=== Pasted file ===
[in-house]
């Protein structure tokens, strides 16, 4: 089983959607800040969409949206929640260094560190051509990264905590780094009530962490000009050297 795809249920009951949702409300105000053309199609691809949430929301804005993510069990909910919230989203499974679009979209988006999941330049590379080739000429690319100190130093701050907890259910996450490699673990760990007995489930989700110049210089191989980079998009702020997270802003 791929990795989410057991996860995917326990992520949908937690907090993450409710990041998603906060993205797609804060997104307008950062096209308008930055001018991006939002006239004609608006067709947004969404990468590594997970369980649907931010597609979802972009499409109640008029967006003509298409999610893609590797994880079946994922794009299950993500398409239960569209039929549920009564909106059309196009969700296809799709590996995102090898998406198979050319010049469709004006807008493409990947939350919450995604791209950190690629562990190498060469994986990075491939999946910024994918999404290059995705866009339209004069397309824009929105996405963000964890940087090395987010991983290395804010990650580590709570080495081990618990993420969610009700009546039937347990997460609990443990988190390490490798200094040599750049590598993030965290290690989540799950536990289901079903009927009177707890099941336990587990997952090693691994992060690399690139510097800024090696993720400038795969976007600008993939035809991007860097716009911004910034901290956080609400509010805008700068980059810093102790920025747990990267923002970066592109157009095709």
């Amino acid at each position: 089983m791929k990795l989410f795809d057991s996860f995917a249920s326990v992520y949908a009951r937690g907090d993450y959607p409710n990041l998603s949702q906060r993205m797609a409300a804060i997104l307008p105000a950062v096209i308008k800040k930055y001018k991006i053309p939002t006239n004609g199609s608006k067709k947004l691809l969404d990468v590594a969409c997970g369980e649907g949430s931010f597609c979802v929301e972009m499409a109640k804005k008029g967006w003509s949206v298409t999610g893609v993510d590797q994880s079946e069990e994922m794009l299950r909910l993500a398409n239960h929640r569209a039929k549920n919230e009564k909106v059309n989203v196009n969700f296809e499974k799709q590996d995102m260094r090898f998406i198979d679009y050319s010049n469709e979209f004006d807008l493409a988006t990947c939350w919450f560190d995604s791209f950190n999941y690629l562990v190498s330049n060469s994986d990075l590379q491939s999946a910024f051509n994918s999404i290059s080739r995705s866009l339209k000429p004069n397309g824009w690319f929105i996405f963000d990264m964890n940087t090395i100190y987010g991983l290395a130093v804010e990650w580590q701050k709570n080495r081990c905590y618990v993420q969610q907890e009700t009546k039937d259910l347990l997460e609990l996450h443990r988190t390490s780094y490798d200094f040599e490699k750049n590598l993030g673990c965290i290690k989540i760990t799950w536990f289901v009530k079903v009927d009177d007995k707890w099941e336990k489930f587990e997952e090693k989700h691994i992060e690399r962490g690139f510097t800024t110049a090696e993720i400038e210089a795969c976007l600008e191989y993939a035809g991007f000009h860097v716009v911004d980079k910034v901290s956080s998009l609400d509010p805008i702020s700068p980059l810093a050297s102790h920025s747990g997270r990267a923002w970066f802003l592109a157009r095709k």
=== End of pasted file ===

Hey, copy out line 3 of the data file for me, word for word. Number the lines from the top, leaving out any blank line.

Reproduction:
């Amino acid at each position: 089983m791929k990795l989410f795809d057991s996860f995917a249920s326990v992520y949908a009951r937690g907090d993450y959607p409710n990041l998603s949702q906060r993205m797609a409300a804060i997104l307008p105000a950062v096209i308008k800040k930055y001018k991006i053309p939002t006239n004609g199609s608006k067709k947004l691809l969404d990468v590594a969409c997970g369980e649907g949430s931010f597609c979802v929301e972009m499409a109640k804005k008029g967006w003509s949206v298409t999610g893609v993510d590797q994880s079946e069990e994922m794009l299950r909910l993500a398409n239960h929640r569209a039929k549920n919230e009564k909106v059309n989203v196009n969700f296809e499974k799709q590996d995102m260094r090898f998406i198979d679009y050319s010049n469709e979209f004006d807008l493409a988006t990947c939350w919450f560190d995604s791209f950190n999941y690629l562990v190498s330049n060469s994986d990075l590379q491939s999946a910024f051509n994918s999404i290059s080739r995705s866009l339209k000429p004069n397309g824009w690319f929105i996405f963000d990264m964890n940087t090395i100190y987010g991983l290395a130093v804010e990650w580590q701050k709570n080495r081990c905590y618990v993420q969610q907890e009700t009546k039937d259910l347990l997460e609990l996450h443990r988190t390490s780094y490798d200094f040599e490699k750049n590598l993030g673990c965290i290690k989540i760990t799950w536990f289901v009530k079903v009927d009177d007995k707890w099941e336990k489930f587990e997952e090693k989700h691994i992060e690399r962490g690139f510097t800024t110049a090696e993720i400038e210089a795969c976007l600008e191989y993939a035809g991007f000009h860097v716009v911004d980079k910034v901290s956080s998009l609400d509010p805008i702020s700068p980059l810093a050297s102790h920025s747990g997270r990267a923002w970066f802003l592109a157009r095709k």